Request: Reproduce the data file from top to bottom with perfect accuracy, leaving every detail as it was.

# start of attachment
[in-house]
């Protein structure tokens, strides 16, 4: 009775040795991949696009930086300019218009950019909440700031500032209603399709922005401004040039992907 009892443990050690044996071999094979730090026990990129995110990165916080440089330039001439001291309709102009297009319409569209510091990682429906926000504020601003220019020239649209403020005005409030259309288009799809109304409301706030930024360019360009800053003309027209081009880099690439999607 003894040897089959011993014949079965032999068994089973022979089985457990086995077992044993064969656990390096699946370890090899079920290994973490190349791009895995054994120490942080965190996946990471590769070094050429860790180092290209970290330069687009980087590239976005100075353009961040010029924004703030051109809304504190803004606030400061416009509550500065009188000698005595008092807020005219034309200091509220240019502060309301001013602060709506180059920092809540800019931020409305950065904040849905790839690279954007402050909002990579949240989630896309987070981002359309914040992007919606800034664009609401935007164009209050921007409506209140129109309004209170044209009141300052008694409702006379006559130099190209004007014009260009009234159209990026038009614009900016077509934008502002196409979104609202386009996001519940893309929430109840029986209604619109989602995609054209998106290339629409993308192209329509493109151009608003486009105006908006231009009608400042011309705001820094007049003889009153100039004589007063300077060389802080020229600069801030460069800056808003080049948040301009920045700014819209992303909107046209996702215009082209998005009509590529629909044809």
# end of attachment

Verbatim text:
[in-house]
């Protein structure tokens, strides 16, 4: 009775040795991949696009930086300019218009950019909440700031500032209603399709922005401004040039992907 009892443990050690044996071999094979730090026990990129995110990165916080440089330039001439001291309709102009297009319409569209510091990682429906926000504020601003220019020239649209403020005005409030259309288009799809109304409301706030930024360019360009800053003309027209081009880099690439999607 003894040897089959011993014949079965032999068994089973022979089985457990086995077992044993064969656990390096699946370890090899079920290994973490190349791009895995054994120490942080965190996946990471590769070094050429860790180092290209970290330069687009980087590239976005100075353009961040010029924004703030051109809304504190803004606030400061416009509550500065009188000698005595008092807020005219034309200091509220240019502060309301001013602060709506180059920092809540800019931020409305950065904040849905790839690279954007402050909002990579949240989630896309987070981002359309914040992007919606800034664009609401935007164009209050921007409506209140129109309004209170044209009141300052008694409702006379006559130099190209004007014009260009009234159209990026038009614009900016077509934008502002196409979104609202386009996001519940893309929430109840029986209604619109989602995609054209998106290339629409993308192209329509493109151009608003486009105006908006231009009608400042011309705001820094007049003889009153100039004589007063300077060389802080020229600069801030460069800056808003080049948040301009920045700014819209992303909107046209996702215009082209998005009509590529629909044809």